Reading time 14 minutes

For decades, the dogma in stables has been: horses receive a deworming treatment four times a year. With the increasing emergence of resistance to various anthelmintics (deworming treatments), measures were scaled back. However, deworming horses in spring and autumn remains a routine part of life in many stables, much like grazing or mucking out.

For some years now, however, there has been an increasing call to move away from ‘prophylactic’ deworming in favour of ‘selective’ deworming. The Scandinavians are leading the way in this regard; in Denmark, it has been forbidden since 1999 to administer deworming treatment to horses without first diagnosing a worm infestation. This targeted use of anthelmintics aims to prevent further progression of resistance in worms, thereby averting a disaster akin to that caused by antibiotics.

Antibiotics have been distributed to humans and animals like candy for decades, leading to the emergence of increasingly multi-resistant germs—bacteria that no longer respond to antibiotics. Infection with such a germ can be fatal. With our horses, we are also on the path to achieving this. Studies have shown that oxyurid parasites are now practically completely resistant to all active substances. Up to 80% of strongyles, the most common worms, are already resistant to various active substances. It is therefore high time to rethink and deworm only after diagnosis.

But how does selective deworming work?

Numerous veterinarians and laboratories provide services for testing faecal samples sent to them, using the results to advise whether or not deworming your horse is necessary. Some even offer monitoring services, allowing you to register and receive timely reminders for the next scheduled check. Essentially, you would routinely collect faecal samples two to four times a year, submit them for analysis, and subsequently receive the results. If there is an infestation necessitating treatment, the laboratory will also advise you on the appropriate active ingredient to use. If the horse requires deworming due to an infestation, another faecal sample is submitted 14 days later to verify the effectiveness of the treatment. Due to the resistance situation, it’s entirely possible that a deworming treatment may be administered, which proves ineffective, leaving the horse with either the same amount or even more worms than before. Therefore, it’s crucial to always verify the effectiveness of the treatment.

The 8 most common counter-arguments against selective deworming and why they are invalid

“Faecal samples may not always provide reliable information about a worm infestation; a negative result does not guarantee the absence of worms in the horse.”

The faecal samples must be collected correctly, comprising 120-150g of freshly deposited faeces placed in a plastic bag and promptly sent to the laboratory by post, with a cool pack during the summer months. If faeces are collected from areas where they have been exposed for an extended period or from any pile found in the open yard, the result may not be reliable. It’s advisable to keep a small bag, such as a dog faeces bag or a freezer bag, in your pocket when you’re with your horse. Most horses defecate during grooming or at the beginning of a riding session, providing a fresh pile that can be reliably attributed to the horse being examined. It’s preferable to collect the faecal sample at the beginning of the week. If you collect the sample on Friday, drive it around with you in the car until Saturday, and then post it at midday, it might not reach the laboratory until Monday or Tuesday, potentially affecting the accuracy of the result. This is because larvae typically hatch within 48 hours at the latest. Therefore, it’s essential for the faecal sample to reach the laboratory before this time has elapsed.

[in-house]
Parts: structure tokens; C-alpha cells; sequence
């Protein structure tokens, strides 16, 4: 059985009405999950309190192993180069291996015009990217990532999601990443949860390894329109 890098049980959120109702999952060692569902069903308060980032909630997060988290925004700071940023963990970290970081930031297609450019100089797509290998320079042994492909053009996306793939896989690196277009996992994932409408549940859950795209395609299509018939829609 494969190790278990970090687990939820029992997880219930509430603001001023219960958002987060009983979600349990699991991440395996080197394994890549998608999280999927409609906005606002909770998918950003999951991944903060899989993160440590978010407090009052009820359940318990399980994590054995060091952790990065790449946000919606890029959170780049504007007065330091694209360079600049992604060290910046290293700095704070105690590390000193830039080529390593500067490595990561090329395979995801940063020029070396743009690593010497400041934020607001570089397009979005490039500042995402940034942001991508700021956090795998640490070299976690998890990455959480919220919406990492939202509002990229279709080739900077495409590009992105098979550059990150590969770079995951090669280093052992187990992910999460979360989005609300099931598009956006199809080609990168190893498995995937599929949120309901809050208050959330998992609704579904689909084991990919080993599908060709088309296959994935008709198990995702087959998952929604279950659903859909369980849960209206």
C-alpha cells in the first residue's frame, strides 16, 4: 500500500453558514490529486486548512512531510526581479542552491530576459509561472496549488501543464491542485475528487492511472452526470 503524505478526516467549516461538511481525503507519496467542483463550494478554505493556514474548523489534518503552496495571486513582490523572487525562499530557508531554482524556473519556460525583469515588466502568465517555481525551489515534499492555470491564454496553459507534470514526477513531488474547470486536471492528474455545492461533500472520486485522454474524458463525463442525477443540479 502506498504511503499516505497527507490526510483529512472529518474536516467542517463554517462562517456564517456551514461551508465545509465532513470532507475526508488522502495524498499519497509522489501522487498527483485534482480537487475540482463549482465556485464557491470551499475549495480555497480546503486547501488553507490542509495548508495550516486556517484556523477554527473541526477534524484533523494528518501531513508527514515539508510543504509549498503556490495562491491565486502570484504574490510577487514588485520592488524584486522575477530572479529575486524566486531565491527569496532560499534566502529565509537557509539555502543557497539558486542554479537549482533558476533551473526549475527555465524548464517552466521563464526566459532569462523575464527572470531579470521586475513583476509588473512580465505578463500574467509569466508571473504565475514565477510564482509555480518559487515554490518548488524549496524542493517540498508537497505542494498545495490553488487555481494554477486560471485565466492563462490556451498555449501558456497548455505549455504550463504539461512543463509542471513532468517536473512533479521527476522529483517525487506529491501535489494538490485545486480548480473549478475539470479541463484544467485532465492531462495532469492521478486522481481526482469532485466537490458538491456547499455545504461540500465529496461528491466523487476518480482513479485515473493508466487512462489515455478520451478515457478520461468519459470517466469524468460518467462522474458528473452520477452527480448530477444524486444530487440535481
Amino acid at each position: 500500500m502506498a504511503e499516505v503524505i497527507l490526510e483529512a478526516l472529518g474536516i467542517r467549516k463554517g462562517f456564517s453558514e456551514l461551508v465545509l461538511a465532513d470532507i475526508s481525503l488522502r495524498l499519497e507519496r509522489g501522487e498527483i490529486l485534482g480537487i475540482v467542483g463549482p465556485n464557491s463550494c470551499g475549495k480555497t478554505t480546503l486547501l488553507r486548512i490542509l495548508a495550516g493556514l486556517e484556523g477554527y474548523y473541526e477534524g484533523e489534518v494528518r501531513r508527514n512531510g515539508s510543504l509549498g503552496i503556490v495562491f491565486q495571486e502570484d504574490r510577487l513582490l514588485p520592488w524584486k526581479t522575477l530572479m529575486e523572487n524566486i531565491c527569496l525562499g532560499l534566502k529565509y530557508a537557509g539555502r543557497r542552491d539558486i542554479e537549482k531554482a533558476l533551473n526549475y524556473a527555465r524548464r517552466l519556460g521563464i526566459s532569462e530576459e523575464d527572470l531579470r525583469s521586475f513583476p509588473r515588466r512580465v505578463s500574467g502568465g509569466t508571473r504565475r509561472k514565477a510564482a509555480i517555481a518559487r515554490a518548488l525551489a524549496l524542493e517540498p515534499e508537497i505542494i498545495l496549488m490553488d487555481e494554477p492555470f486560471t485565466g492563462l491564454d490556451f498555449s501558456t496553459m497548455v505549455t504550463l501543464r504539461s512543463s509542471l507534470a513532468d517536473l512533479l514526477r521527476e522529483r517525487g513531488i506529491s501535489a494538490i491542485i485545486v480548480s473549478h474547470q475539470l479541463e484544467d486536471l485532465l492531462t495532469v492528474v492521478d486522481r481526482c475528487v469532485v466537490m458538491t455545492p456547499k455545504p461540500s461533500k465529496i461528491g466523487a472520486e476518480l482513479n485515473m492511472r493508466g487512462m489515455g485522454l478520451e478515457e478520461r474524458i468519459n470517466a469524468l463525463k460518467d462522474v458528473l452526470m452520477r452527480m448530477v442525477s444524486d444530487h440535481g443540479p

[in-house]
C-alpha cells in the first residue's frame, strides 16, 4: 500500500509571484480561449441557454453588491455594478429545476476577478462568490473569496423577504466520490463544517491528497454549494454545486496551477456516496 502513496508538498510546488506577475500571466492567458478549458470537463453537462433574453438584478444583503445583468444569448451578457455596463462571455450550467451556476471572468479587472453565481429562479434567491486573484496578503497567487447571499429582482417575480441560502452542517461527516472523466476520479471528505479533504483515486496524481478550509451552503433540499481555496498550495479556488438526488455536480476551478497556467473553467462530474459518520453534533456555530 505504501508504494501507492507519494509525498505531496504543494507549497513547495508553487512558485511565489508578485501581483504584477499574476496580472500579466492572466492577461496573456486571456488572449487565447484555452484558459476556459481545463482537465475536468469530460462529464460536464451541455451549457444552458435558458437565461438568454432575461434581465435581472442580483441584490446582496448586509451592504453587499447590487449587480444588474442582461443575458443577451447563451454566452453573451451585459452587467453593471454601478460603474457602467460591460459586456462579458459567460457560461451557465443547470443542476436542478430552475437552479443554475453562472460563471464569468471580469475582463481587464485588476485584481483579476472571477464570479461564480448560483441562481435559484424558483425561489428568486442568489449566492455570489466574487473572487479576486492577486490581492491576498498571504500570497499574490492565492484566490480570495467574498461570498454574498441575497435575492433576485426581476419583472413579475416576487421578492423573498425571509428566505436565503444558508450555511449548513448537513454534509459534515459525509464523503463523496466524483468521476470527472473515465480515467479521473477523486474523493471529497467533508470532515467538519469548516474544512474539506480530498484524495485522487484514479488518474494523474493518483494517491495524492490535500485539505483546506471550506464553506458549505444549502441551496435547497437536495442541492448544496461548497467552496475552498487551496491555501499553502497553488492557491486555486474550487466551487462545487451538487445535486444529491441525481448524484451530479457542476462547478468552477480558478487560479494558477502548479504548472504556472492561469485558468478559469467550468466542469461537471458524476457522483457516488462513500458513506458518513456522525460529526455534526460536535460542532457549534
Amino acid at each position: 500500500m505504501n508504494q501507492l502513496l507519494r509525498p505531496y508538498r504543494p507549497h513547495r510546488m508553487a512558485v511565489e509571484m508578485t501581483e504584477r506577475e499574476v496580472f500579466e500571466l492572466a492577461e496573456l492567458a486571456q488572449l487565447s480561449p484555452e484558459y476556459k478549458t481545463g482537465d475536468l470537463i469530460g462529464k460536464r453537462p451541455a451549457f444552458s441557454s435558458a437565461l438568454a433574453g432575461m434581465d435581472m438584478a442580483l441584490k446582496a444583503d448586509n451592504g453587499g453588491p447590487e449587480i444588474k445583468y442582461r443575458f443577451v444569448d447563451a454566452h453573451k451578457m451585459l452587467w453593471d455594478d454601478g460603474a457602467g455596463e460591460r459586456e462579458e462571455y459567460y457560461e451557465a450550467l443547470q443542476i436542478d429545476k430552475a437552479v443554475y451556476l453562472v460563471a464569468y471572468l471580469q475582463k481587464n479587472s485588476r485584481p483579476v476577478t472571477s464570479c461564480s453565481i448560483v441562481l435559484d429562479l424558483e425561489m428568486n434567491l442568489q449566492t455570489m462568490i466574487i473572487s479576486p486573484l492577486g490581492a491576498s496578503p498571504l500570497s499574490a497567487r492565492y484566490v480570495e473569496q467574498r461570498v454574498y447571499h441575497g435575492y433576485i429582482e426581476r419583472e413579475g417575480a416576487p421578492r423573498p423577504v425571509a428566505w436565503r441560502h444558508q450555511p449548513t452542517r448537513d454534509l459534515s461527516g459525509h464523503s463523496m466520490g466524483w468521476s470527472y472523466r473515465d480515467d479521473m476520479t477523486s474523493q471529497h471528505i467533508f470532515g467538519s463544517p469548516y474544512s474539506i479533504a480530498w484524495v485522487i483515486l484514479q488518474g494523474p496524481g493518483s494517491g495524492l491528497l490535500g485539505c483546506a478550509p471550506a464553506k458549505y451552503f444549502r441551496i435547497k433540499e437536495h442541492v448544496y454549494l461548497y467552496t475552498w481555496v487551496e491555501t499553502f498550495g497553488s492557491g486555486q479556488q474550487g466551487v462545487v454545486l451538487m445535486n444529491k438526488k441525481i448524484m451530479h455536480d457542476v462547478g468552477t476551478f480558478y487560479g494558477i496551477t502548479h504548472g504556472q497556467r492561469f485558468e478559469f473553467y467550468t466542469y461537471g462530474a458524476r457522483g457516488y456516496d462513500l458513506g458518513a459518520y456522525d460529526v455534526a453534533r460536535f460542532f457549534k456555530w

Studies have demonstrated that, on average, approximately 80% of horses do not have a worm infestation requiring treatment and remain stable for years. Of the horses with a worm infestation, approximately 80% are infested with strongyles. The remaining 20% is distributed among all other species of worms. So, out of every 100 horses in the stable, 80 faecal samples will yield negative results. Out of the 20 horses requiring treatment, 16 are infested with strongyles, while the remaining 4 have other types of worm infestations.

Strongylids are reliably identifiable in the faecal sample if it has been collected correctly. Roundworms, a common ‘childhood disease’ in horses, can also be reliably detected in the faecal sample. After the age of 5, the risk of roundworm infestation decreases significantly. Stomach worms (Habronema, not to be confused with Dassel larvae) can also be reliably detected in the faecal sample, as can dwarf threadworms, which can be a problem in breeding stock but are not significant in adult horses. Tapeworms cannot always be reliably detected as they do not continuously excrete eggs. Conversely, the presence of tapeworms in a horse’s large intestine does not typically result in immediate death. If there is a significant infestation, this can also be evident in the faecal sample. Awl tails are also not consistently visible in the faecal sample, as they do not continuously excrete eggs either. However, as they deposit their eggs in chains in the anal region, egg remnants are always found there. If an awl tail infestation is suspected (often characterized by the typical ‘brush tail’ appearance, with protruding hairs as horses rub their tails), diagnosis can be confirmed by taking a swab sample from the anal region, which is reliable.